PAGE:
Malaria, recurrens, lues, particularly in the primary stage with phagedenic ulcers represent a field of employment for arsenic also in homoeopathy. The meaning of organic compounds perhaps may be conceived in the different combinations of arsenic effects by the organism. And “another binding”, however, is probably associated with an alteration in the amount, the concentration and the frequency of doses and thus permits the great diversity of possibilities of influence with arsenic to be understood.


The uses still in vogue in the school today are blood diseases, states of weakness with emaciation and skin disease representing merely a limited and insufficiently definite section out of the great domain of action of this polycrest. The doses of water cures (5th-6th potencies) do not differ considerably from those in homoeopathy.

The paths and type of actions of arsenic in the human organism are known through thousands of poisonings even if the effect mechanism is dark in single details. The provings of the healthy with various potencies have only the meaning of improvement and refinement of the symptomatic picture; first for improvement of the early symptoms, which especially arise in the vegetative, regulatory, vasomotor-trophic disturbances, the modalities, among which the well known symptoms of arsenic appear from the poisoning.


Intentional provings of arsenicum album are found:

1. Hahnemann: Materia Medica Pura, 3 Aufl. Bd. 2, p 41, 1833, and Chron. Krankheiten, 2 Aufl. Bd.5, 1839.

2. Imbert-Gourbeyre: L’Art Medorrhinum, Bd. 17 p.433.

3. Robinson: Brit. Journ of Hom. Bd. 25, p. 320.

Of Natrium arsenicosum:

1. Trans. of Penns. State Hom. Soc. II, 186 (according to Allen’s Encyclopedia, vol. 6, p.473).

2. Imbert-Goubeyre: L’ Art Medorrhinum Bd. 17, p 440.

Of Arsenicum iodatum:

1. Beebe: U.S. Medorrhinum and Surg. J. vol. 1, p.339.

2. Blakeley: Hahne. Monthly, vol. 3, p. 265.

3. Thomson: Lancet, 1838/39, p 176 (Allen Encyclopedia, Bd.1).

4. Hale: New Remedies, 4, Ed., p 372 1875.

Of Cuprum arsenicosum:

Hale: New Remedies, 4 Aufl. p. 74, 1875.


In the domain of arsenic action various steps can be differentiated. The most crude local necrotising action of the cell poison corresponds to the malignant septicogangrenous and embolic processes, phagedenic ulcers with offensive, often cadaverous, acrid secretions, ulcers which bleed easily and possess the general characteristic of the remedy, the burning pain. At another step stands the blood destructive action resembling a pernicious anemia and the general cachexia. A further section is designated by the capillary poison effect which stands very close to phosphorus. It is from the poisonings which run acute and subacute courses that all the acute inflammatory manifestations on the mucous membranes and parenchymatous organs with the final result in fatty degeneration are embraced. The organic heart and vessel damage represents the severe cardiovascular syndrome at this step. The neuritic and trophic disturbances correspond to a more chronic course. Finally there are the vegetative and vasomotor symptoms and allergic states which characterize a grade of special arsenic sensitivity and which appears only at times in the beginning of chronic action or in a sufficiently fine intentional proving. The accompanying psychic symptoms can in any case show all stages of the most profound melancholia, greatest unrest and anxiety of the acute intoxication and excessive sensitivity.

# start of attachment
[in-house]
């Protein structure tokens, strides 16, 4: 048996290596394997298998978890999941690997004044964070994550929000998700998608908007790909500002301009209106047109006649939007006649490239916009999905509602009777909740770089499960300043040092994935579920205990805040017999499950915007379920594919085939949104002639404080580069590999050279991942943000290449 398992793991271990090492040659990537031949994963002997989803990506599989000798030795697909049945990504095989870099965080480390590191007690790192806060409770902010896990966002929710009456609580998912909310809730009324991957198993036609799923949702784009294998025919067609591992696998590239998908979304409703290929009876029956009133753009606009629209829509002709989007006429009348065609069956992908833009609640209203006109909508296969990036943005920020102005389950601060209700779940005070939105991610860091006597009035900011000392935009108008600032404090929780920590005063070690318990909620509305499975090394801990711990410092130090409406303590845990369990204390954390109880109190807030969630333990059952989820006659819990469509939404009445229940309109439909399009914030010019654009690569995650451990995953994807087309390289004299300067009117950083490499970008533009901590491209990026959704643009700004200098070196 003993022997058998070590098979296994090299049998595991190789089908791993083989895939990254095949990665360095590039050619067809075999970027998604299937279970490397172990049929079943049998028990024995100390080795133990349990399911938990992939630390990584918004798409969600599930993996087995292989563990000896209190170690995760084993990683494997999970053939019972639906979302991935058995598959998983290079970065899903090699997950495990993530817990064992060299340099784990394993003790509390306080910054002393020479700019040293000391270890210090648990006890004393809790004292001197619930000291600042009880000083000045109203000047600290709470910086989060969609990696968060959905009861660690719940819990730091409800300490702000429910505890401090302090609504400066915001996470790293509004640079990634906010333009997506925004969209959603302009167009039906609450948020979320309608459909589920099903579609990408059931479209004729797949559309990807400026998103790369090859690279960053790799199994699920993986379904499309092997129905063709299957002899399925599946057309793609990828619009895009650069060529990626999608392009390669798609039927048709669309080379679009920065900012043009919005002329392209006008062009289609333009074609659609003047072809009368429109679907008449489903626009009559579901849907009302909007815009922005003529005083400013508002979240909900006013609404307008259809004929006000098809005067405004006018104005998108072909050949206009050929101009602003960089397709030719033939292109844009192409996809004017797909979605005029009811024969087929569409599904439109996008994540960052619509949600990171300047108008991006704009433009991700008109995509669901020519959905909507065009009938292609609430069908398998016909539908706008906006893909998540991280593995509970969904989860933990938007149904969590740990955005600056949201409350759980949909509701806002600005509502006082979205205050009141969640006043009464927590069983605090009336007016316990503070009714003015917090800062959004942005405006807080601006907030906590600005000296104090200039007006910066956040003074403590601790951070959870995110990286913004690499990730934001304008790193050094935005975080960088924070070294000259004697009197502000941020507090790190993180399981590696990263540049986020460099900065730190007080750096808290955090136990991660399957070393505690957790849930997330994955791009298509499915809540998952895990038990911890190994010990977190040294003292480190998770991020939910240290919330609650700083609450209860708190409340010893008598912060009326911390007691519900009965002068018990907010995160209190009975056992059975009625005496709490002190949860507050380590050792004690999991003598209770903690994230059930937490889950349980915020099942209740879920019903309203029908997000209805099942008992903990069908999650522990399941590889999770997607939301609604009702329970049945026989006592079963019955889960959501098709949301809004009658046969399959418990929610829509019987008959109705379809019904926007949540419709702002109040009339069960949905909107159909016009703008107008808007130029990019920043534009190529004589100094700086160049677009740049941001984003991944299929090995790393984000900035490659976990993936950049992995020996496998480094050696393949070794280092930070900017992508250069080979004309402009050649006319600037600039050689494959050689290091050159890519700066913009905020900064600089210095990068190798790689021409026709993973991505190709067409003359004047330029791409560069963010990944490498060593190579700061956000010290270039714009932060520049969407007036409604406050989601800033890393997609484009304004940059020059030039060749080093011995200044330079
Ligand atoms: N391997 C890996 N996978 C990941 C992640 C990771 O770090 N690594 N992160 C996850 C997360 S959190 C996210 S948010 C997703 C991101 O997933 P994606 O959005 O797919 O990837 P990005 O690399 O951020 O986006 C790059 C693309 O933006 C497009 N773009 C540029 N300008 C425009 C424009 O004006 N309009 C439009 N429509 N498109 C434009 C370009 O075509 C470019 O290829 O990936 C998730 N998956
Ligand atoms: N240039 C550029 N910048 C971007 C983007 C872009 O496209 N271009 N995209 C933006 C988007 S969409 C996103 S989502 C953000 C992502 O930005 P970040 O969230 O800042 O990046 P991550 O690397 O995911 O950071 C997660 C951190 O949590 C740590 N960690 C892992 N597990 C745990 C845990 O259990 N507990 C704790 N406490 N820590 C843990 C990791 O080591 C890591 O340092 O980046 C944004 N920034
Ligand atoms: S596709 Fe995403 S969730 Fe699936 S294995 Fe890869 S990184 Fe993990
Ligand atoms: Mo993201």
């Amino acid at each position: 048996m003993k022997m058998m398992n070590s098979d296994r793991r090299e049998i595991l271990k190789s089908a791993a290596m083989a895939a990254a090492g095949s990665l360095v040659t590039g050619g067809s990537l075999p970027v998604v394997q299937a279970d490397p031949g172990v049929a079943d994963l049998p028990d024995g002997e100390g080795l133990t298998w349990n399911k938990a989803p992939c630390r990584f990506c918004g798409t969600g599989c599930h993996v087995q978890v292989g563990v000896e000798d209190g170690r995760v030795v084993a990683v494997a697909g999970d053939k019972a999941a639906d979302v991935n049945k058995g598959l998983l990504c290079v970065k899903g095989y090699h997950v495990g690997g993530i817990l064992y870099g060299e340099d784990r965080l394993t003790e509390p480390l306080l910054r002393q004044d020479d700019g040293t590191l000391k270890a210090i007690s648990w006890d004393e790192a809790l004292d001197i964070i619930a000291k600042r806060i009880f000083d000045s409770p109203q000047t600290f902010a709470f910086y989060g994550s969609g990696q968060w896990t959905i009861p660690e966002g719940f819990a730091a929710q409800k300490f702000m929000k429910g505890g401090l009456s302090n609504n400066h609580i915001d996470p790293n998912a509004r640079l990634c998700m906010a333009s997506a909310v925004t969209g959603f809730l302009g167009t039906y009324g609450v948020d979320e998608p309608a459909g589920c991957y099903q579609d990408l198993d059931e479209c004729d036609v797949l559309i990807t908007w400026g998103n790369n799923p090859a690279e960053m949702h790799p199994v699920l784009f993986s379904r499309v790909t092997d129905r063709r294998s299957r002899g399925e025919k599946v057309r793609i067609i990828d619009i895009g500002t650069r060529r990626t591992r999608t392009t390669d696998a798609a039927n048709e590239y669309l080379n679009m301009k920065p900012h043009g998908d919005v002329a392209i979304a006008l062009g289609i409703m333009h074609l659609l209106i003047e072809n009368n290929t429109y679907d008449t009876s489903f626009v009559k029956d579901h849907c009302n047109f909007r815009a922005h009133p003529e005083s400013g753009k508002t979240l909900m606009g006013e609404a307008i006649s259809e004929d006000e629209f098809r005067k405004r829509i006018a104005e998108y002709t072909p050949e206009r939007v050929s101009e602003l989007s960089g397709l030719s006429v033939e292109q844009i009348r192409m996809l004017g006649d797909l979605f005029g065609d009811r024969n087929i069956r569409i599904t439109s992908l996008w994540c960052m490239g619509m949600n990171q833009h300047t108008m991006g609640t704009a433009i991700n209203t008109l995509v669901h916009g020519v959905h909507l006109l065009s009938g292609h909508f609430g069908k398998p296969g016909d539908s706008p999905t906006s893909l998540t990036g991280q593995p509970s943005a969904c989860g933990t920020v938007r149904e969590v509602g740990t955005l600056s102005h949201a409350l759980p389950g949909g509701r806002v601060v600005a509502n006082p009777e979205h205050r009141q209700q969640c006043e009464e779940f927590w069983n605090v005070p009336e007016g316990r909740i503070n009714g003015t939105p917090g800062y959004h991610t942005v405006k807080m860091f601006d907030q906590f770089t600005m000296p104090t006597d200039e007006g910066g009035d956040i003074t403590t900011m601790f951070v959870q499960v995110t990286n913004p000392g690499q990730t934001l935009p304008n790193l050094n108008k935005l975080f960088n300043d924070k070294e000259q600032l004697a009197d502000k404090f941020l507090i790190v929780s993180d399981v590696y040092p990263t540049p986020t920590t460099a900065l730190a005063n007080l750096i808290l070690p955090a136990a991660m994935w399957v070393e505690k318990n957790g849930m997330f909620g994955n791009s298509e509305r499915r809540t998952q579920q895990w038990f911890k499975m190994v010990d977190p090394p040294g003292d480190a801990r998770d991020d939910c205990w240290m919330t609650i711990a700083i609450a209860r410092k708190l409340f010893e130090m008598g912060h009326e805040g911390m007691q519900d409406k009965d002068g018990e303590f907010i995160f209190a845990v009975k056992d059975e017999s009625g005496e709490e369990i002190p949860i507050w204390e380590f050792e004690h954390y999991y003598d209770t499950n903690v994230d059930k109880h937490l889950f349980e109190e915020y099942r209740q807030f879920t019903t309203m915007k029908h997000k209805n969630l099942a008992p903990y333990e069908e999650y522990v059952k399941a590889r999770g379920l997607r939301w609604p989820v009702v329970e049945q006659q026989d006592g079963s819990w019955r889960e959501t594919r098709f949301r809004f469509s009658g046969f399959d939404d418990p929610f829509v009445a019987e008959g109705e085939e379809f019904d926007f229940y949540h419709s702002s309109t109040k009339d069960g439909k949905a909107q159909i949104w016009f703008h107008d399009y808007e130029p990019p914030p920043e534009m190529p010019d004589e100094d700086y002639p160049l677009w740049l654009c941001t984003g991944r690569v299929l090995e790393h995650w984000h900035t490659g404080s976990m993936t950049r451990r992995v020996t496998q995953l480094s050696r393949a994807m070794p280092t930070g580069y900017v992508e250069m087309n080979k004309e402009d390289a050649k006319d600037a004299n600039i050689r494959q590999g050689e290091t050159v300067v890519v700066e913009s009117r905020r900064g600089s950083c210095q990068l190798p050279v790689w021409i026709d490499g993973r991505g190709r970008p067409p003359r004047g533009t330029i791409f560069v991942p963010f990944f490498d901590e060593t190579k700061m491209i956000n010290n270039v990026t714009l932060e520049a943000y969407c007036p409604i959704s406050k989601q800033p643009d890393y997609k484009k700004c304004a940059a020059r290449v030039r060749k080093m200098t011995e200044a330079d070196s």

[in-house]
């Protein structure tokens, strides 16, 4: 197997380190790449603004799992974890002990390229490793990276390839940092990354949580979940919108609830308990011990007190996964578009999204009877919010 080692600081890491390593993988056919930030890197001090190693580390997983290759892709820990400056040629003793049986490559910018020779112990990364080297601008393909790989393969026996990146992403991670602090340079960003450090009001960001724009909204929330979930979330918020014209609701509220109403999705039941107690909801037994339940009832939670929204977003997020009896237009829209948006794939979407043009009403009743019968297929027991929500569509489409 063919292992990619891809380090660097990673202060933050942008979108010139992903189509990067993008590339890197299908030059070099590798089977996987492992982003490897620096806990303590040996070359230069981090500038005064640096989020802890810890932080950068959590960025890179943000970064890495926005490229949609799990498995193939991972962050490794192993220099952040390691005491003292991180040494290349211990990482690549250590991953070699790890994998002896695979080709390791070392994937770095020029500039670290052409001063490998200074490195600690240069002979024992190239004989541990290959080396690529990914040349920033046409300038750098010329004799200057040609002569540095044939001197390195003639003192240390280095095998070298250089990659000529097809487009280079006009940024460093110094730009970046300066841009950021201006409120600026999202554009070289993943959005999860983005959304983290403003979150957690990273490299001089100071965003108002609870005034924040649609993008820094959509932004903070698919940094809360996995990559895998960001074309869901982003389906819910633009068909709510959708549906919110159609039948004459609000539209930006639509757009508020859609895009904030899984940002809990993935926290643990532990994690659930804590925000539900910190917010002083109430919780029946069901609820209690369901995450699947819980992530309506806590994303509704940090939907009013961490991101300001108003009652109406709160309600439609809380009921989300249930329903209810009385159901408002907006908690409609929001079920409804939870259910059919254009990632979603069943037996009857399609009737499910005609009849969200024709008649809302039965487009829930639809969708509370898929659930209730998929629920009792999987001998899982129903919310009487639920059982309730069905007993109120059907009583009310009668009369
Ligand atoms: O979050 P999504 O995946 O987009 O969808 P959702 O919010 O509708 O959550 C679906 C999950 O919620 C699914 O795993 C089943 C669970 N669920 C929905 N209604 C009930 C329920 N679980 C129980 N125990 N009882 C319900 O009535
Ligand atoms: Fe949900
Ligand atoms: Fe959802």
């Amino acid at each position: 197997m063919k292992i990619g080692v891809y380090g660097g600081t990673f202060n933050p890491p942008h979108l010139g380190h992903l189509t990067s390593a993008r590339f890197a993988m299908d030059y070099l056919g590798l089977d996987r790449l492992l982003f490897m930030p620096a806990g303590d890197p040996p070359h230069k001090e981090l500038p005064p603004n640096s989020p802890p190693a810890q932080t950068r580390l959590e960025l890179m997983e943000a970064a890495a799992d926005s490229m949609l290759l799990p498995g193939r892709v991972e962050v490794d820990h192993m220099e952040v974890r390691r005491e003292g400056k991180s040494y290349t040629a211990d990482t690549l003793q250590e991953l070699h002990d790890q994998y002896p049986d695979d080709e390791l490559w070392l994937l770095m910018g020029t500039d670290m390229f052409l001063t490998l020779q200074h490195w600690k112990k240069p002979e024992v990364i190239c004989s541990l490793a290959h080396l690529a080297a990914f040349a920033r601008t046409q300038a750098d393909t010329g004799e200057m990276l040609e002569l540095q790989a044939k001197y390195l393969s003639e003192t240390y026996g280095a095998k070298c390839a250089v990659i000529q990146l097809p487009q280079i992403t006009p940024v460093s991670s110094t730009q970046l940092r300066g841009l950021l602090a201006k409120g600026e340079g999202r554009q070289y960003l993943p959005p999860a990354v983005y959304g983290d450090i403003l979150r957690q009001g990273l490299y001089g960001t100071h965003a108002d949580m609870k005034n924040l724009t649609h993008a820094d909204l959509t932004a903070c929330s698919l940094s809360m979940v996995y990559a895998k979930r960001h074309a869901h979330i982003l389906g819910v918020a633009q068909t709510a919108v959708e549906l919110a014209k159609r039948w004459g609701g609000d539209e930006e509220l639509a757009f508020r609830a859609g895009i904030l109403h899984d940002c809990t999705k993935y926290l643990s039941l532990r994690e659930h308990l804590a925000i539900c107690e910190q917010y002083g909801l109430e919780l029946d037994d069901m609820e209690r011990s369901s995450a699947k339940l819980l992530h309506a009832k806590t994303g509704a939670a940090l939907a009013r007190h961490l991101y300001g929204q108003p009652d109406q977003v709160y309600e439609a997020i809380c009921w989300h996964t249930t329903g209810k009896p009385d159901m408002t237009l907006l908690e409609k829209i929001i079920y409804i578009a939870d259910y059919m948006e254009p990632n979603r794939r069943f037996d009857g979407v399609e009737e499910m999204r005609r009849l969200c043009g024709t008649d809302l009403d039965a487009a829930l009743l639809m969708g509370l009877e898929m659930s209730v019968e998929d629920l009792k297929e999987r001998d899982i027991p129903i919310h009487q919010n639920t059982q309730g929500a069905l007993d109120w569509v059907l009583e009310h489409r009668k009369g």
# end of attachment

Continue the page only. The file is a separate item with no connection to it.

In the most severe general diseases, malignant tumors with cachexia and pernicious anemia, arsenic belongs to the similar but still only rarely helpful remedies. From antiquity ever again one returns to arsenic, obviously, because occasionally good was obtained from it in such dubious cases. In spite of improvement of the knowledge of indications the homoeopathic method has often employed it in these destructive processes but the situation is so dubious that convincing results are rare. In malignant lymphoma arsenic is likewise generally used. One may see a temporary result from arsenicum iodatum D 3.

Otto Leeser
Otto Leeser 1888 – 1964 MD, PHd was a German Jewish homeopath who had to leave Germany due to Nazi persecution during World War II, and he escaped to England via Holland.
Leeser, a Consultant Physician at the Stuttgart Homeopathic Hospital and a member of the German Central Society of Homeopathic Physicians, fled Germany in 1933 after being expelled by the German Medical Association. In England Otto Leeser joined the staff of the Royal London Homeopathic Hospital. He returned to Germany in the 1950s to run the Robert Bosch Homeopathic Hospital in Stuttgart, but died shortly after.
Otto Leeser wrote Textbook of Homeopathic Materia Medica, Leesers Lehrbuch der Homöopathie, Actionsand Medicinal use of Snake Venoms, Solanaceae, The Contribution of Homeopathy to the Development of Medicine, Homeopathy and chemotherapy, and many articles submitted to The British Homeopathic Journal,